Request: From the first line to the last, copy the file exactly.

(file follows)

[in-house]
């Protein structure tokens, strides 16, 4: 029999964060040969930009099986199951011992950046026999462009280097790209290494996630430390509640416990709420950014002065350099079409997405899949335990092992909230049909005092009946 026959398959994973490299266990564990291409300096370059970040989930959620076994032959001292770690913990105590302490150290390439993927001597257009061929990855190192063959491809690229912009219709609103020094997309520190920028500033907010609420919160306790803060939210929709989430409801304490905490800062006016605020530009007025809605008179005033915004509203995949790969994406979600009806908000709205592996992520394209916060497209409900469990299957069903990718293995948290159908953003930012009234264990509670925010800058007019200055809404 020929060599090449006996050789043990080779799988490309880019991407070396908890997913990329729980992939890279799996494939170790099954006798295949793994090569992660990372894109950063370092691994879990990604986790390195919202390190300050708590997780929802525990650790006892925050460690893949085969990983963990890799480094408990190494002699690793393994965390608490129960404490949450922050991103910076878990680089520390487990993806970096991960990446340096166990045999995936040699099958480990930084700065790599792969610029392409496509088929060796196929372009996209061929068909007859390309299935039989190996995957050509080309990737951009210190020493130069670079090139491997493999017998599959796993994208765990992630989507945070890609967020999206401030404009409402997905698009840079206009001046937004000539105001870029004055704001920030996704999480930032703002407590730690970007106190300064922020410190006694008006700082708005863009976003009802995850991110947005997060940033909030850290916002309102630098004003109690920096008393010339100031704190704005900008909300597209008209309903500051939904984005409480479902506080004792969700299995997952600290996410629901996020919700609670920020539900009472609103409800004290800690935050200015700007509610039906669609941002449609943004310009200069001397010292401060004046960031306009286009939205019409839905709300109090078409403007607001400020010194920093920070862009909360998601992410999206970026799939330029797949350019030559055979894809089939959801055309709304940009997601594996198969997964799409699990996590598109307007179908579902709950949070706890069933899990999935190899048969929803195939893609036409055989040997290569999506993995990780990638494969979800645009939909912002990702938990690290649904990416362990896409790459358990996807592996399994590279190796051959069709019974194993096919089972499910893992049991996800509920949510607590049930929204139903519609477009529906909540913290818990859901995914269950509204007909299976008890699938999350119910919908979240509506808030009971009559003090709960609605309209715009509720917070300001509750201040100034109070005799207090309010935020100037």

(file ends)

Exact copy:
[in-house]
């Protein structure tokens, strides 16, 4: 029999964060040969930009099986199951011992950046026999462009280097790209290494996630430390509640416990709420950014002065350099079409997405899949335990092992909230049909005092009946 026959398959994973490299266990564990291409300096370059970040989930959620076994032959001292770690913990105590302490150290390439993927001597257009061929990855190192063959491809690229912009219709609103020094997309520190920028500033907010609420919160306790803060939210929709989430409801304490905490800062006016605020530009007025809605008179005033915004509203995949790969994406979600009806908000709205592996992520394209916060497209409900469990299957069903990718293995948290159908953003930012009234264990509670925010800058007019200055809404 020929060599090449006996050789043990080779799988490309880019991407070396908890997913990329729980992939890279799996494939170790099954006798295949793994090569992660990372894109950063370092691994879990990604986790390195919202390190300050708590997780929802525990650790006892925050460690893949085969990983963990890799480094408990190494002699690793393994965390608490129960404490949450922050991103910076878990680089520390487990993806970096991960990446340096166990045999995936040699099958480990930084700065790599792969610029392409496509088929060796196929372009996209061929068909007859390309299935039989190996995957050509080309990737951009210190020493130069670079090139491997493999017998599959796993994208765990992630989507945070890609967020999206401030404009409402997905698009840079206009001046937004000539105001870029004055704001920030996704999480930032703002407590730690970007106190300064922020410190006694008006700082708005863009976003009802995850991110947005997060940033909030850290916002309102630098004003109690920096008393010339100031704190704005900008909300597209008209309903500051939904984005409480479902506080004792969700299995997952600290996410629901996020919700609670920020539900009472609103409800004290800690935050200015700007509610039906669609941002449609943004310009200069001397010292401060004046960031306009286009939205019409839905709300109090078409403007607001400020010194920093920070862009909360998601992410999206970026799939330029797949350019030559055979894809089939959801055309709304940009997601594996198969997964799409699990996590598109307007179908579902709950949070706890069933899990999935190899048969929803195939893609036409055989040997290569999506993995990780990638494969979800645009939909912002990702938990690290649904990416362990896409790459358990996807592996399994590279190796051959069709019974194993096919089972499910893992049991996800509920949510607590049930929204139903519609477009529906909540913290818990859901995914269950509204007909299976008890699938999350119910919908979240509506808030009971009559003090709960609605309209715009509720917070300001509750201040100034109070005799207090309010935020100037």